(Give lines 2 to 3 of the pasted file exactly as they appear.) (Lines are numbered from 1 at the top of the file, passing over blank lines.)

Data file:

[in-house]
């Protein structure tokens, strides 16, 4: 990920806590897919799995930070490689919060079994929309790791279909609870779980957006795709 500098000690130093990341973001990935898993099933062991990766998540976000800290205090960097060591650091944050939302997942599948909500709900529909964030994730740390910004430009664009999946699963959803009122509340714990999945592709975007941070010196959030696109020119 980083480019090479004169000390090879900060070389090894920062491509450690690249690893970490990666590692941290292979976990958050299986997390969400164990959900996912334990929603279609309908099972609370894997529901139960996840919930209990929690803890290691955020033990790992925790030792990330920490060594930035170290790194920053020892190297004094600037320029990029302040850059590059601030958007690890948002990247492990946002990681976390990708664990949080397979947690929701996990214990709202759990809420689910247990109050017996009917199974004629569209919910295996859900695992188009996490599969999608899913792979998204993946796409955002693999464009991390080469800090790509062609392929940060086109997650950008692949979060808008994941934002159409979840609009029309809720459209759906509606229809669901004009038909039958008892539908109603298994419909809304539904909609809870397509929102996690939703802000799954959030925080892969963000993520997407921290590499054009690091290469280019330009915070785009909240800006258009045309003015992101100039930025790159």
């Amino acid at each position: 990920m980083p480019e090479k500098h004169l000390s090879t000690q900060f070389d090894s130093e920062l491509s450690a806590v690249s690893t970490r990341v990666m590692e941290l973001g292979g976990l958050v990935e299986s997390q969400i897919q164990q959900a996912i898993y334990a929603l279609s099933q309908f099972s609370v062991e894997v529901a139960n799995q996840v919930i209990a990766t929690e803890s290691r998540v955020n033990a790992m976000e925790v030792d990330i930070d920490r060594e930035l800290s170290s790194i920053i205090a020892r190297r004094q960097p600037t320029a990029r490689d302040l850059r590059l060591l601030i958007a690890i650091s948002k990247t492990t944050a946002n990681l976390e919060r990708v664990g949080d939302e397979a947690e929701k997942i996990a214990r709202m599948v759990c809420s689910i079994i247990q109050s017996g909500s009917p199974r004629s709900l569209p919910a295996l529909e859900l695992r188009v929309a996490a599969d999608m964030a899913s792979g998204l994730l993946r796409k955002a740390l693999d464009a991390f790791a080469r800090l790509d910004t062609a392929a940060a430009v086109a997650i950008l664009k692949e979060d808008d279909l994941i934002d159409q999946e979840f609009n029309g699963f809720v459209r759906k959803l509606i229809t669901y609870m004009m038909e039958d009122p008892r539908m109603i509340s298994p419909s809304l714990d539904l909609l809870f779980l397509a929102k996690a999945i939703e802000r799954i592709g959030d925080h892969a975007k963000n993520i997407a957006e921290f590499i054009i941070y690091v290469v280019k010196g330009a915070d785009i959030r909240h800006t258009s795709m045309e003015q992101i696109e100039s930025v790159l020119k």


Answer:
């Protein structure tokens, strides 16, 4: 990920806590897919799995930070490689919060079994929309790791279909609870779980957006795709 500098000690130093990341973001990935898993099933062991990766998540976000800290205090960097060591650091944050939302997942599948909500709900529909964030994730740390910004430009664009999946699963959803009122509340714990999945592709975007941070010196959030696109020119 980083480019090479004169000390090879900060070389090894920062491509450690690249690893970490990666590692941290292979976990958050299986997390969400164990959900996912334990929603279609309908099972609370894997529901139960996840919930209990929690803890290691955020033990790992925790030792990330920490060594930035170290790194920053020892190297004094600037320029990029302040850059590059601030958007690890948002990247492990946002990681976390990708664990949080397979947690929701996990214990709202759990809420689910247990109050017996009917199974004629569209919910295996859900695992188009996490599969999608899913792979998204993946796409955002693999464009991390080469800090790509062609392929940060086109997650950008692949979060808008994941934002159409979840609009029309809720459209759906509606229809669901004009038909039958008892539908109603298994419909809304539904909609809870397509929102996690939703802000799954959030925080892969963000993520997407921290590499054009690091290469280019330009915070785009909240800006258009045309003015992101100039930025790159």
């Amino acid at each position: 990920m980083p480019e090479k500098h004169l000390s090879t000690q900060f070389d090894s130093e920062l491509s450690a806590v690249s690893t970490r990341v990666m590692e941290l973001g292979g976990l958050v990935e299986s997390q969400i897919q164990q959900a996912i898993y334990a929603l279609s099933q309908f099972s609370v062991e894997v529901a139960n799995q996840v919930i209990a990766t929690e803890s290691r998540v955020n033990a790992m976000e925790v030792d990330i930070d920490r060594e930035l800290s170290s790194i920053i205090a020892r190297r004094q960097p600037t320029a990029r490689d302040l850059r590059l060591l601030i958007a690890i650091s948002k990247t492990t944050a946002n990681l976390e919060r990708v664990g949080d939302e397979a947690e929701k997942i996990a214990r709202m599948v759990c809420s689910i079994i247990q109050s017996g909500s009917p199974r004629s709900l569209p919910a295996l529909e859900l695992r188009v929309a996490a599969d999608m964030a899913s792979g998204l994730l993946r796409k955002a740390l693999d464009a991390f790791a080469r800090l790509d910004t062609a392929a940060a430009v086109a997650i950008l664009k692949e979060d808008d279909l994941i934002d159409q999946e979840f609009n029309g699963f809720v459209r759906k959803l509606i229809t669901y609870m004009m038909e039958d009122p008892r539908m109603i509340s298994p419909s809304l714990d539904l909609l809870f779980l397509a929102k996690a999945i939703e802000r799954i592709g959030d925080h892969a975007k963000n993520i997407a957006e921290f590499i054009i941070y690091v290469v280019k010196g330009a915070d785009i959030r909240h800006t258009s795709m045309e003015q992101i696109e100039s930025v790159l020119k």